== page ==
The best clock in the world has no hands, no pendulum, no face or digital display. It is made of ultra-cold atoms trapped by light. This atomic clock is so precise that, had it begun ticking when Earth formed billions of years ago, it would not yet have gained or lost a second. Nonetheless, this incredible clock, and all atomic clocks, operate with collections of independent atoms, and as a result, their precision is limited by the fundamental laws of quantum mechanics. One way to get around this fundamental quantum imprecision is to entangle the atoms, or make them talk, in such a way that one cannot describe the individual atoms’ quantum states independently of one another. In this case it is possible to create the situation where the quantum noise of one atom in the clock can be partially canceled by the quantum noise of another atom such that the total noise is quieter than one would expect for independent atoms. One type of entangled state is called a “squeezed state”, which can be visualized as if one had shaped the quantum noise in a way that is narrower in one direction at the expense of making the fuzziness in the adjacent direction worse. Squeezed states have been realized in several labs around the world at groundbreaking precision levels recorded by several physics institutes, including at JILA in Boulder, Colorado. However, squeezing is experimentally challenging to create and there is a need for a variety of “flavors” of squeezing for different types of quantum sensing tasks.
A new approach recently described in Physical Review Letters explores a new way to generate squeezing that is exponentially faster than previous experiments and generates a new flavor of entanglement: two-mode squeezing—a type of entanglement that is thought to be used for improving the best atomic clocks and for sensing how gravity changes the flow of time. This promising new approach was developed by a collaboration of JILA and NIST Fellows Ana Maria Rey and James K. Thompson, and their team members, along with Bhuvanesh Sundar, a former postdoctoral researcher at JILA now at Rigetti Computing, and former JILA research associate Dr. Robert Lewis-Swan, now an Assistant Professor at the University of Oklahoma.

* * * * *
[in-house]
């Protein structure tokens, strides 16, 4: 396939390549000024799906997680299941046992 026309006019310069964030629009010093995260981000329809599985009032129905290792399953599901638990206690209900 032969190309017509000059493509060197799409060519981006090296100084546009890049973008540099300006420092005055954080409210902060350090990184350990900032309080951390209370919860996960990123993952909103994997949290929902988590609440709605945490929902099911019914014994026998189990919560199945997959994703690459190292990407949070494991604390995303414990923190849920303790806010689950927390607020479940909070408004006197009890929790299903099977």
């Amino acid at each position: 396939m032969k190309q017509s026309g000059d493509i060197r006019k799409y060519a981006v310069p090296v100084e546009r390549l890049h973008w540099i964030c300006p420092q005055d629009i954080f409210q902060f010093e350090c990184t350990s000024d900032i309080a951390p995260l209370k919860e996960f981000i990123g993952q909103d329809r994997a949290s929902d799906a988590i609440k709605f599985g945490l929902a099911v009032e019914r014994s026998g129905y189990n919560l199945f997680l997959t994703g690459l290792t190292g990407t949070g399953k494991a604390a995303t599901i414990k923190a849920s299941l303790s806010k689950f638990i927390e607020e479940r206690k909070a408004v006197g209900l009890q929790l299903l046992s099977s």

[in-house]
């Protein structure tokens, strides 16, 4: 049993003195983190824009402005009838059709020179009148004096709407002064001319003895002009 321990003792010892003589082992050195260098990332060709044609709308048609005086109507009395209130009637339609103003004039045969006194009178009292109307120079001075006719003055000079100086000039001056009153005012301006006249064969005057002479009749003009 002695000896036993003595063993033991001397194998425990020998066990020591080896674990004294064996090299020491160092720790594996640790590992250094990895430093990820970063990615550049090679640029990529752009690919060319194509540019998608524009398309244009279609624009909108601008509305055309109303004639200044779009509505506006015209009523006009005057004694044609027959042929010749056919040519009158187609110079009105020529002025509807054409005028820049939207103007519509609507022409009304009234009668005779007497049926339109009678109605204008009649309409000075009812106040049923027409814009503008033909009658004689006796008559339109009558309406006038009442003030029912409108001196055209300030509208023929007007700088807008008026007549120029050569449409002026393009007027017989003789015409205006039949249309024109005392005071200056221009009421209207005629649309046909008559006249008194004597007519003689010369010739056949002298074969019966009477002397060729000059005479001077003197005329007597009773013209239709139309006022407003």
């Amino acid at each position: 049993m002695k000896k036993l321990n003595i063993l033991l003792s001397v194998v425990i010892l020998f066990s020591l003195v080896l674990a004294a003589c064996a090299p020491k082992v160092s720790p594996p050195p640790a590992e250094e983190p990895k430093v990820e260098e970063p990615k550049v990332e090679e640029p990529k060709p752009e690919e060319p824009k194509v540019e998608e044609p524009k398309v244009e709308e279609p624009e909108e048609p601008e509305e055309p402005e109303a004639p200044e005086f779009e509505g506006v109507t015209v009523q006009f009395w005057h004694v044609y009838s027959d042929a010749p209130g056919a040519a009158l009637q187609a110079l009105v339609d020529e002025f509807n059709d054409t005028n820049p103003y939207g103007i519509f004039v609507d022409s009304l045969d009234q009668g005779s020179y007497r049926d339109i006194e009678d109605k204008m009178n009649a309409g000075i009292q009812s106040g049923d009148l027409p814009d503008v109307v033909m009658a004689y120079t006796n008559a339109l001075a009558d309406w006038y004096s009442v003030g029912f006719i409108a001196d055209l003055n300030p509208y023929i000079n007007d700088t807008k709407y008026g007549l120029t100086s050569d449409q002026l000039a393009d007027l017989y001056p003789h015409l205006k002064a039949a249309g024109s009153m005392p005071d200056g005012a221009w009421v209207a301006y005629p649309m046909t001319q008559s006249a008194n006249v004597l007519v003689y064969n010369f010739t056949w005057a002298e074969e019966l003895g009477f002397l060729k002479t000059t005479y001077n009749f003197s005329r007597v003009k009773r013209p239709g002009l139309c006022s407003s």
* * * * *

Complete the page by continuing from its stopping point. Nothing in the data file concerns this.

Squeezing is related to the Heisenberg Uncertainty Principle, which limits how accurately a researcher can measure two related properties—such as the momentum and position of a particle—such that researchers can only know more about either of the parameters than the other. Squeezing overcomes this limitation by making one of these variables more uncertain, allowing a more accurate measurement for one of the variables. “Squeezing has been used to improve the LIGO gravitational wave interferometer and the HAYSTAC dark matter detector,” Rey explained. “It would be great to now leverage entanglement for a quantum enhancement in a state-of-the-art atomic clock”.
As seasoned researchers looking at quantum entanglement, Rey’s and Thompson’s teams, along with Lewis-Swan, understood how important it is to develop new forms of squeezing, providing new tools for canceling noise sources and enabling more precise atomic clocks for more advanced technologies and probing the universe. “The idea was to design a protocol that generates entangled states with minimal fuss, that actually sort of stands up to challenges of typical experiments,” Lewis-Swan added. “It actively considers typical technical constraints present in the lab. Our guiding principle was that the less things we need to do in the experiment, the better, and what is simpler than having the atoms just sit in the dark talking to each other. By reducing the number of manipulations, we reduce the ability of unwanted noise to creep in.”